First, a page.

Also, this is more drastic, but Florida does have a statute that talks about what should happen in the case of criminal interference with child custody - Florida Statute 787.03(2). If a parent is found guilty of this, the crime is punishable by up to five (5) years in prison, five (5) years of probation, and a $5,000 fine. I am not a criminal lawyer and do not know whether your case qualifies, but I would recommend that you speak with a criminal lawyer who is familiar with these issues.

    Best of luck to you.

  • Mother had an order to return back to the state of Florida after violating the relocation law and disappear again ?

    Cary’s Answer

    This is always a difficult issue to navigate. What I recommend to clients who can't find the other parent is to: a) hire a private investigator to perform a "skip trace," which can potentially find where they are, b) try to find out where the children are going to school and ask for their school records, which will contain an address, c) search social media postings to see if there is a location listed on any of the postings (or maybe they post a specific restaurant that can be found only in a specific town, which will give you guidance), d) try to ask mutual family/friends, if any, for help finding the children.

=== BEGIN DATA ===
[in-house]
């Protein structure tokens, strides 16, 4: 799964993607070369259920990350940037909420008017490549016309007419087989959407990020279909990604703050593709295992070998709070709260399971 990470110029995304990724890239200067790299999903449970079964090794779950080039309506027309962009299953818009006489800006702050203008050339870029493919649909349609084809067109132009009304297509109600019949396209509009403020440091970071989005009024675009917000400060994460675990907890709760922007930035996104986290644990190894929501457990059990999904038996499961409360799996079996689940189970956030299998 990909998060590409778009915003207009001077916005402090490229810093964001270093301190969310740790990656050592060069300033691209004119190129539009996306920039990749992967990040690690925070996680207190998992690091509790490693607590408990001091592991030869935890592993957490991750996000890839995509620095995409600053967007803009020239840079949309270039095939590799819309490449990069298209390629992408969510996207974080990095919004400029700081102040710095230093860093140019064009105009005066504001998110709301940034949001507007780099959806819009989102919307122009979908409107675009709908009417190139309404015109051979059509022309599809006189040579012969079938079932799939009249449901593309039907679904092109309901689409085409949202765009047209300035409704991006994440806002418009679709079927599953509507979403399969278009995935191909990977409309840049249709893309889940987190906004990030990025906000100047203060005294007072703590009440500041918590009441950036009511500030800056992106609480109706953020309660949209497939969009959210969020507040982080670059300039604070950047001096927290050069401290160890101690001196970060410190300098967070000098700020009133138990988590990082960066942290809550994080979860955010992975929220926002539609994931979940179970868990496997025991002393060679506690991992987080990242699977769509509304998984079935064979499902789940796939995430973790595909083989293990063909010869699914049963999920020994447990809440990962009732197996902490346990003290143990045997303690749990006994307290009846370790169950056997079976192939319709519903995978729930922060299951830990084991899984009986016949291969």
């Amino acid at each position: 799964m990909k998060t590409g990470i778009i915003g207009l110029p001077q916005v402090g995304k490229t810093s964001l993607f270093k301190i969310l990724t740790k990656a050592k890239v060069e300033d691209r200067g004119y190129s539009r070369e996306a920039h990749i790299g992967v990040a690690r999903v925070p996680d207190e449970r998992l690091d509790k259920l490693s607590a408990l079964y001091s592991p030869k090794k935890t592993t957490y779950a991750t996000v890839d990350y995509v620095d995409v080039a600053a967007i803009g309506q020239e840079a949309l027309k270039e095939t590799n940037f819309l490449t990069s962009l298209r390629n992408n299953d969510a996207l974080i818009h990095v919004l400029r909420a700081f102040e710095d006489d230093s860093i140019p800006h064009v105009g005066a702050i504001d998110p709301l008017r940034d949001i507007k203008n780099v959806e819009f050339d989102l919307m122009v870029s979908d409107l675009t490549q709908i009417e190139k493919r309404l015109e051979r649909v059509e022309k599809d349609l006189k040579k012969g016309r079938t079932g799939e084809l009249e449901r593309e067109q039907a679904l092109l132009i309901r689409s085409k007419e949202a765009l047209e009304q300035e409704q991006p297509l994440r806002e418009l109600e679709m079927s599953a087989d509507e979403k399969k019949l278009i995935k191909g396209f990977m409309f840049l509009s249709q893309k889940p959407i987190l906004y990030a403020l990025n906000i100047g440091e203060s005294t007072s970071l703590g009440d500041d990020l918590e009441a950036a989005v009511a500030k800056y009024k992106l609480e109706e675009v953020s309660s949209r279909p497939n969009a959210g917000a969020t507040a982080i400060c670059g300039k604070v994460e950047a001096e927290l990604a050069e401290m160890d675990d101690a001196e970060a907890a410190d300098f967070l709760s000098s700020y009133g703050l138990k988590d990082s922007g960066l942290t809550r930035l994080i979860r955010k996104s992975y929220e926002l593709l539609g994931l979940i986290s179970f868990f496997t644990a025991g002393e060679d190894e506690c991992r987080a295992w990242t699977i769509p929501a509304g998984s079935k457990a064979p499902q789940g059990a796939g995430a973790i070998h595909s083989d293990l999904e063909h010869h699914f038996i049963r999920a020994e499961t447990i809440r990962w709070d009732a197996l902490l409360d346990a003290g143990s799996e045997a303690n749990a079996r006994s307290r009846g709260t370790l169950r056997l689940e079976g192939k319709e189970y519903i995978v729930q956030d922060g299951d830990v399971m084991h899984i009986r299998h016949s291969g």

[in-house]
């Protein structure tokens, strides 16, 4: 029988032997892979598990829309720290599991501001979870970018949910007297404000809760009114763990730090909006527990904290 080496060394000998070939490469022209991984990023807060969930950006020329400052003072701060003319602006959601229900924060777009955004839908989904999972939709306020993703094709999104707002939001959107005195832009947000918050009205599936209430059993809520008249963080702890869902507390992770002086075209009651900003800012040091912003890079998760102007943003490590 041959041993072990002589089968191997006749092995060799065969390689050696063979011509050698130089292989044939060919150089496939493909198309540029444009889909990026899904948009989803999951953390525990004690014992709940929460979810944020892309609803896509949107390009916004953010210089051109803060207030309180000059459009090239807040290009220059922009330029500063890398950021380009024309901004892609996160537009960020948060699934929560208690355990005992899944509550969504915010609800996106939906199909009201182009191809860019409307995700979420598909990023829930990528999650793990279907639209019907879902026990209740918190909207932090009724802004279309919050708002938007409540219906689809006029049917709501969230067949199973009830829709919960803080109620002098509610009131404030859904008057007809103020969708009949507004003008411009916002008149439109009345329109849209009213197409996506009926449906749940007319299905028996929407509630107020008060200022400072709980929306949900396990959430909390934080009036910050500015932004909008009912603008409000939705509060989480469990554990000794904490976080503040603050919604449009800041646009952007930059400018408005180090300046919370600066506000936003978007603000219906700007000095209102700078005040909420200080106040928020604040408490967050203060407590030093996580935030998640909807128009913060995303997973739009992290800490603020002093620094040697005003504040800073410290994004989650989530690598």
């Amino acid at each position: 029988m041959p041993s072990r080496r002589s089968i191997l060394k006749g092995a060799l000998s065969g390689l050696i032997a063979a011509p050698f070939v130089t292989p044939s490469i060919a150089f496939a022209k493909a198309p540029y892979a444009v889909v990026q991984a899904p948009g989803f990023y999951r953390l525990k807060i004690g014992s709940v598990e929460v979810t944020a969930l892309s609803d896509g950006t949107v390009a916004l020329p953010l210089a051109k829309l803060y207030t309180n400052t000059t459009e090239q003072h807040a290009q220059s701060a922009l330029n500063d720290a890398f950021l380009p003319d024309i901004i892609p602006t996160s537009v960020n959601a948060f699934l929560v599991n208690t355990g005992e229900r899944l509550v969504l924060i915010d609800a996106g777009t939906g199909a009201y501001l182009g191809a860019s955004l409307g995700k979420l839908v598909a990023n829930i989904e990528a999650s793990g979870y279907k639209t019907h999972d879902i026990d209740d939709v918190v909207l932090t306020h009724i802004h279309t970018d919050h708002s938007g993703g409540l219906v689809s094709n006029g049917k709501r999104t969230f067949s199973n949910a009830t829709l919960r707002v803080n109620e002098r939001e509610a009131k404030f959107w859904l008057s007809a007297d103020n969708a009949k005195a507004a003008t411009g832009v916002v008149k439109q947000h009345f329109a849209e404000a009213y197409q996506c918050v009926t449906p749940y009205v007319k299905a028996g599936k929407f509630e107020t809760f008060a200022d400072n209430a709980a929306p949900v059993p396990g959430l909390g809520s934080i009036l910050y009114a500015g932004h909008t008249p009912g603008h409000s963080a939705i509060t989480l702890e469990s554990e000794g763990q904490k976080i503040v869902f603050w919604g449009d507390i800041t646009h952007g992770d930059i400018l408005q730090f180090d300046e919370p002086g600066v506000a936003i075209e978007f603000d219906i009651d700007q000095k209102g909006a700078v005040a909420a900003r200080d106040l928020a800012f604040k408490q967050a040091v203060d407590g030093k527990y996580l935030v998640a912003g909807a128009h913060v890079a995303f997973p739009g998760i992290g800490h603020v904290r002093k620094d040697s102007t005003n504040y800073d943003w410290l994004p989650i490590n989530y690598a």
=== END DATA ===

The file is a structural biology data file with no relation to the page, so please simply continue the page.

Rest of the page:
Also, this is more drastic, but Florida does have a statute that talks about what should happen in the case of criminal interference with child custody - Florida Statute 787.03(2). If a parent is found guilty of this, the crime is punishable by up to five (5) years in prison, five (5) years of probation, and a $5,000 fine. I am not a criminal lawyer and do not know whether your case qualifies, but I would recommend that you speak with a criminal lawyer who is familiar with these issues.